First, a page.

(U.S. Customs and Border Protection photo)

DEA Arrests Brother of Current President of Honduras for Drug Trafficking and Weapons Charges

The U.S. Drug Enforcement Administration and federal prosecutors announced on November 26 the arrest of former Honduran congressman Juan Antonio Hernandez Alvarado, aka “Tony Hernandez,” who was charged in Manhattan federal court for drug trafficking, weapons charges, and making false statements to federal agents. Hernandez is the brother of the current president of Honduras, Juan Orlando Hernandez.

As stated in the unsealed indictment resulting from DEA’s investigation, from at least in or about 2004, up to and including in or about 2016, multiple drug-trafficking organizations in Honduras and elsewhere worked together, and with support from certain prominent public and private individuals. These included Honduran politicians and law enforcement officials, who received multi-ton loads of cocaine sent to Honduras from, among other places, Colombia via air and maritime routes, in order to transport the drugs westward in Honduras toward the border with Guatemala and eventually to the United States. For protection from official interference, and in order to facilitate the safe passage through Honduras of multi-hundred-kilogram loads of cocaine, drug traffickers paid bribes to public officials, including certain members of the National Congress of Honduras, according to DEA’s investigation.

Other details from the charges state that Hernandez is a former member of the National Congress of Honduras, the brother of the current president of Honduras, and a large-scale drug trafficker who worked with other drug traffickers in, among other places, Colombia, Honduras, and Mexico, to import cocaine into the United States. From at least in or about 2004, up to and including in or about 2016, Hernandez was involved in processing, receiving, transporting, and distributing multi-ton loads of cocaine that arrived in Honduras via planes, go-fast vessels, and, on at least one occasion, a submarine.  Hernandez had access to cocaine laboratories in Honduras and Colombia, at which some of the cocaine was stamped with the symbol “TH,” i.e., “Tony Hernandez.”  Hernandez also coordinated and, at times, participated in providing heavily armed security for cocaine shipments transported within Honduras, including by members of the Honduran National Police and drug traffickers armed with, among other weapons, machine guns.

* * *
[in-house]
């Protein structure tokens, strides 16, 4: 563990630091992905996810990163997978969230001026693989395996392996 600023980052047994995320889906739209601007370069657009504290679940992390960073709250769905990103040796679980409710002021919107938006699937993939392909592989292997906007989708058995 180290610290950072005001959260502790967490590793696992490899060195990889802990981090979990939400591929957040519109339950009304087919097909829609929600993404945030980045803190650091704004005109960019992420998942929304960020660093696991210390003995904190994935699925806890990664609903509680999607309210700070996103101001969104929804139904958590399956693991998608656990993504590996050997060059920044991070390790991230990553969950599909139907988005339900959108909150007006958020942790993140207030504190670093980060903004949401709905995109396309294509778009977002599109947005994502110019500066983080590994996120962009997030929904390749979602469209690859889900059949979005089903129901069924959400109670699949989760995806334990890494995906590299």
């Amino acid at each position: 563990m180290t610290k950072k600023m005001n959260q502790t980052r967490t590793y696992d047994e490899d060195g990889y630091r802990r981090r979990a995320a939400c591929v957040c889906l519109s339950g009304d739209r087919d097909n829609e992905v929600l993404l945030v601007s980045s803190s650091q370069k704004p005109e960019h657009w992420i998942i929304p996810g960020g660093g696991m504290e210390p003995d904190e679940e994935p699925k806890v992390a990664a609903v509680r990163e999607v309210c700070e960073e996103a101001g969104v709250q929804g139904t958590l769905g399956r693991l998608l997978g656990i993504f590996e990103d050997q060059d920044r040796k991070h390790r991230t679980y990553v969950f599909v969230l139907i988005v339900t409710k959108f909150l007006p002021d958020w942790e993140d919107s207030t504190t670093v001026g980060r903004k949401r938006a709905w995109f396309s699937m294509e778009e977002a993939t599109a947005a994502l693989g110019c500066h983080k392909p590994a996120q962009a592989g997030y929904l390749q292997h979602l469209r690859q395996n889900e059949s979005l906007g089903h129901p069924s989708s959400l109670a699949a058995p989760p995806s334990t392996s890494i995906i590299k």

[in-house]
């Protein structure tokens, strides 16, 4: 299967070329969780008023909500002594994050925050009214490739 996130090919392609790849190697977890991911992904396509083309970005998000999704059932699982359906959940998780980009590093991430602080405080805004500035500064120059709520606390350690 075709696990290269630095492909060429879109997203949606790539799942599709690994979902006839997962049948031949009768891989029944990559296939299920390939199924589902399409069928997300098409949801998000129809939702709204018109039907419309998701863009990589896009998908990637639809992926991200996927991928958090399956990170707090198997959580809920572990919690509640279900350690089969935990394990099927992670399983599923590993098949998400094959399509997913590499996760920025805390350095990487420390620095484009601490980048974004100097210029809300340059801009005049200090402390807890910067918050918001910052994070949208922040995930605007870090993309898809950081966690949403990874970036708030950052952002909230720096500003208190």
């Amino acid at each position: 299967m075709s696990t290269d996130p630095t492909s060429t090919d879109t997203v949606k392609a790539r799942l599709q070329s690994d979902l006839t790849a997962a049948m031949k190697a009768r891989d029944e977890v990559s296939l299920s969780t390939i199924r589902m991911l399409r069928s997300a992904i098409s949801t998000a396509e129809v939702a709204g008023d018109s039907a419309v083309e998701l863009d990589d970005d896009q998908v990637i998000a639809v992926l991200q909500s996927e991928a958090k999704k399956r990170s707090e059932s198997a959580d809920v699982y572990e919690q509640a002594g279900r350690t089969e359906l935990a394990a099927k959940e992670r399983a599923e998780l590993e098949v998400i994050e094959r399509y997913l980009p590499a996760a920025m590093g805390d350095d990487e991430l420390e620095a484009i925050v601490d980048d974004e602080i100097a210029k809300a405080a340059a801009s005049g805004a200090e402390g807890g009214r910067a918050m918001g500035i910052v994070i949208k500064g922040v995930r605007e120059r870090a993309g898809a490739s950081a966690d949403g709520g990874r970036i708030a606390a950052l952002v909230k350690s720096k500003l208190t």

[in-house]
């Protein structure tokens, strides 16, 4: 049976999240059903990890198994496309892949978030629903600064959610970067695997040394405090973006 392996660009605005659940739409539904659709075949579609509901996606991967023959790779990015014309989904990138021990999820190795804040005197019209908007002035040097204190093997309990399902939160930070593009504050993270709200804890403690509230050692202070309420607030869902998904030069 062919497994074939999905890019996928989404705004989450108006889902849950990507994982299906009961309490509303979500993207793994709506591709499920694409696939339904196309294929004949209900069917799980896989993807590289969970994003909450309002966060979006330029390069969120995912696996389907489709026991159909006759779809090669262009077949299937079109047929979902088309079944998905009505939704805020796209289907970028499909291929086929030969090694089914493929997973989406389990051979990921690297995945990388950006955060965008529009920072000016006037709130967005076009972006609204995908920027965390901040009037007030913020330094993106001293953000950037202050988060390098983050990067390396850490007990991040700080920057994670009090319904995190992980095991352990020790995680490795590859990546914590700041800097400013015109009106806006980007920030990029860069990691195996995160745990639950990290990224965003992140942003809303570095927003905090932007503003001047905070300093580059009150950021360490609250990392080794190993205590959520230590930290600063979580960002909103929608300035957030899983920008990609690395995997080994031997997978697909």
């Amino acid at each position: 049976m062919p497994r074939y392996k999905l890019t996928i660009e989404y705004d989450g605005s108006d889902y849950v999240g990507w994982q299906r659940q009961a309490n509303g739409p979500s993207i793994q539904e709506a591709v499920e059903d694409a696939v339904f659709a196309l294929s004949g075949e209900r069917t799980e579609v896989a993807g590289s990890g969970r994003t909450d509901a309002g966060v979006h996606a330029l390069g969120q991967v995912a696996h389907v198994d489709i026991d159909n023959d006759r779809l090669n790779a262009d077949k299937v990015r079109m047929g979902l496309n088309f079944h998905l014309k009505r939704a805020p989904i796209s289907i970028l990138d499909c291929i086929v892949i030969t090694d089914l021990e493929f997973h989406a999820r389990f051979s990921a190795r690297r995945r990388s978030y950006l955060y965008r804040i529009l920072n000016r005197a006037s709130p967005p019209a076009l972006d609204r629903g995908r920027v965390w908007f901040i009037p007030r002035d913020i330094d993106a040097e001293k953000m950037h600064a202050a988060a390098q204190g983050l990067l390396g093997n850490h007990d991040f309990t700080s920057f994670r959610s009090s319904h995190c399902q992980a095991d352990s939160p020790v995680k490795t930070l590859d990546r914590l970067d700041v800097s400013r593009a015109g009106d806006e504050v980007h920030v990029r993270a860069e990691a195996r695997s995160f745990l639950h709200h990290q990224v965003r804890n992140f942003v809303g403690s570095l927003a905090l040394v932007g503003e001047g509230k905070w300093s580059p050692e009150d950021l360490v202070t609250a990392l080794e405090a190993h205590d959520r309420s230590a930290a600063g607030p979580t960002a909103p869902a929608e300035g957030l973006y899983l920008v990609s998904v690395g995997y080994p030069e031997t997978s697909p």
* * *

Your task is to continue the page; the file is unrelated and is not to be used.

As part of his drug-trafficking activities, Hernandez and his co-conspirators bribed law enforcement officials for sensitive information to protect drug shipments and solicited large bribes from major drug traffickers.

In or about February 2014 in Honduras, Hernandez met with Devis Leonel Rivera Maradiaga, the former leader of a violent Honduran drug-trafficking organization known as the Cachiros, for a meeting arranged by, among others, a former member of the Honduran National Police. During video and audio-recorded portions of that meeting, Hernandez agreed to help Rivera Maradiaga by causing Honduran government entities to pay money owed to one or more Cachiros money-laundering front companies in exchange for kickback payments from Rivera Maradiaga. Rivera Maradiaga paid Hernandez approximately $50,000 during the meeting.

Hernandez, 40, is charged with four counts: (1) conspiring to import cocaine into the United States, (2) using and carrying machine guns and destructive devices during, and possessing machine guns and destructive devices in furtherance of, the cocaine-importation conspiracy, (3) conspiring to use and carry machine guns and destructive devices during, and to possess machine guns and destructive devices in furtherance of, the cocaine-importation conspiracy, and (4) making false statements to federal agents. If convicted, Hernandez faces a mandatory minimum sentence of 10 years in prison and a maximum term of life in prison on count one, a mandatory minimum sentence of 30 years in prison and a maximum term of life in prison on count two, a maximum term of life in prison on count three, and a maximum term of five years in prison on count four. The potential mandatory minimum and maximum sentences in this case are prescribed by Congress and provided here for informational purposes only, as any sentencing of the defendant will be determined by the judge.

Read more at DEA

The Government Technology & Services Coalition's Homeland Security Today (HSToday) is the premier news and information resource for the homeland security community, dedicated to elevating the discussions and insights that can support a safe and secure nation. A non-profit magazine and media platform, HSToday provides readers with the whole story, placing facts and comments in context to inform debate and drive realistic solutions to some of the nation’s most vexing security challenges.

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